In February, a study suggested that vitamin D deficiency is linked more closely to diabetes than obesity. Researchers found a direct correlation between low vitamin D levels and glucose metabolism. In March, research in mice suggested the vitamin plays a major role in preventing the inflammation that leads to type 2 diabetes and atherosclerosis.
“The finding that vitamin D helps regulate glucose metabolism may explain previous epidemiological studies identifying an increased risk of diabetes in patients with vitamin D deficiency,” senior investigator Carlos Bernal-Mizrachi, MD, associate professor of medicine and of cell biology and physiology said in a university release. “In our study, inactivation of the vitamin D receptor induced diabetes and atherosclerosis, so normalizing vitamin D levels may have the opposite effect.”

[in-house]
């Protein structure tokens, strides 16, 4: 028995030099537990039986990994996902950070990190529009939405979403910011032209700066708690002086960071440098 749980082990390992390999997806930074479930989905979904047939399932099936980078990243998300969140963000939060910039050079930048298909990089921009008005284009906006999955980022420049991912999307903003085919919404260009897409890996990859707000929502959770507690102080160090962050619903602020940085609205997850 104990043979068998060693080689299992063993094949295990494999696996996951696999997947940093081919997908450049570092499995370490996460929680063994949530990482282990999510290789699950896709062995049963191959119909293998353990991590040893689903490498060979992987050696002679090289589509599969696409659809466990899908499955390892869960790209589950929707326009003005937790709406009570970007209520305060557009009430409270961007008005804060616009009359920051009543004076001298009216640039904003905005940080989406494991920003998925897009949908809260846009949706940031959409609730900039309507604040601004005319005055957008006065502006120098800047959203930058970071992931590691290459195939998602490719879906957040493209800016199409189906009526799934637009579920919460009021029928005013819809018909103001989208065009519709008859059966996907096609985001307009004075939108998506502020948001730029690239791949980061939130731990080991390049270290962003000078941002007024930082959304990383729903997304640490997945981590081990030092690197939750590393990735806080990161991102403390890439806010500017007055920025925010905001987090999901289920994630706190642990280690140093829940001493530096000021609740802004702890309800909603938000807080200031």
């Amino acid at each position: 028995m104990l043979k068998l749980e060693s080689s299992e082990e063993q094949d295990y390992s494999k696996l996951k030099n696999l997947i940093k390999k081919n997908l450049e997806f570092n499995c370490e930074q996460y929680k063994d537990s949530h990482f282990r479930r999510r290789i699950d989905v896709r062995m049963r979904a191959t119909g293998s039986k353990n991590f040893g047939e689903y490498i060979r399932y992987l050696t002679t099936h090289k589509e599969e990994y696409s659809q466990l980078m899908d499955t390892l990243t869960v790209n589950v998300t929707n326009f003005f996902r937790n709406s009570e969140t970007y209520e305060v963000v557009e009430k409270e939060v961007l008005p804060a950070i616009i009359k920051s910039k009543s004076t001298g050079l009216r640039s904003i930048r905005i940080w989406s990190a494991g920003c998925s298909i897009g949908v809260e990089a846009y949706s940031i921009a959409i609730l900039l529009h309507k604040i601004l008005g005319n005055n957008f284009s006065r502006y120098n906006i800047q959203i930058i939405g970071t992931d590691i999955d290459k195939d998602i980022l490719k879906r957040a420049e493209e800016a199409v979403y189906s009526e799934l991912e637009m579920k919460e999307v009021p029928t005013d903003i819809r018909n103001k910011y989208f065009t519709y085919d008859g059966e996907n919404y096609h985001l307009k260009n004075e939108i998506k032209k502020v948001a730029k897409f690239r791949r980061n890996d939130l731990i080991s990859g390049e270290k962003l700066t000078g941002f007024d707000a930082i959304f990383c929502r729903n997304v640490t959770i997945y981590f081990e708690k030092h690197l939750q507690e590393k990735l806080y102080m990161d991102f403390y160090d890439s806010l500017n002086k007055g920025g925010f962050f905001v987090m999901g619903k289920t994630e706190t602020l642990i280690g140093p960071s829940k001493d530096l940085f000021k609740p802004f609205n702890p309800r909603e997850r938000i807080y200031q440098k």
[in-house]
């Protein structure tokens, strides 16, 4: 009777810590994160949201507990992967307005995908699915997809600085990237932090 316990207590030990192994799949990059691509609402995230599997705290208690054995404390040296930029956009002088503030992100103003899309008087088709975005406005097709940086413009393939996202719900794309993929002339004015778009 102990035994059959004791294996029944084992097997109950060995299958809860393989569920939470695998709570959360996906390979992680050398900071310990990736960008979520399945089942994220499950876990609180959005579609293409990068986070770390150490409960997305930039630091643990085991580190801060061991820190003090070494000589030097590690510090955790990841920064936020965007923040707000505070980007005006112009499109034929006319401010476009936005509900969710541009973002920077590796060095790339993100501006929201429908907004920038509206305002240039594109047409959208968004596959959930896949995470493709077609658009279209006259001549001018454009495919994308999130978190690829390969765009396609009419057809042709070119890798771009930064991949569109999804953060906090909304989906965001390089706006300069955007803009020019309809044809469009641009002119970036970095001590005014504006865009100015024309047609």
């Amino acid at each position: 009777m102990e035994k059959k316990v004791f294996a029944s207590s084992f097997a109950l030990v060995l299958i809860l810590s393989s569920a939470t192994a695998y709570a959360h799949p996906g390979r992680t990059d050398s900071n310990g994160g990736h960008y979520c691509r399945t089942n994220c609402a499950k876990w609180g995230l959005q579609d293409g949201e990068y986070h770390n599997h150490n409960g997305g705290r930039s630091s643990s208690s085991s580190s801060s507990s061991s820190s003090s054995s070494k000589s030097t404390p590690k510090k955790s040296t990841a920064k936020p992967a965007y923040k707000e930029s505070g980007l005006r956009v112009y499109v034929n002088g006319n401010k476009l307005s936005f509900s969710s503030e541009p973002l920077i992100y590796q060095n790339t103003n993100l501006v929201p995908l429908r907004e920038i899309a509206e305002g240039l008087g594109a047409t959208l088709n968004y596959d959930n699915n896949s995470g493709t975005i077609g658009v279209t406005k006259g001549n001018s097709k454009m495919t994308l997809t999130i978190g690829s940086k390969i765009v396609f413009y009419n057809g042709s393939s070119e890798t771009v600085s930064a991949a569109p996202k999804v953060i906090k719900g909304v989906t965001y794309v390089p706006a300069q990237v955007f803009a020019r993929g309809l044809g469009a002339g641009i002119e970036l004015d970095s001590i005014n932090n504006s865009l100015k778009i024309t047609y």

Inadequate vitamin D also turned immune cells into transporters of fat, according to Bernal-Mizrachi.
This may help researchers better understand how diabetes and atherosclerosis are linked and provide new possibilities for therapy.
The researchers are now conducting clinical studies in people who have type 2 diabetes, treating them with vitamin D to see whether it can prevent some of the complications of diabetes and inflammation in humans, as well as mice.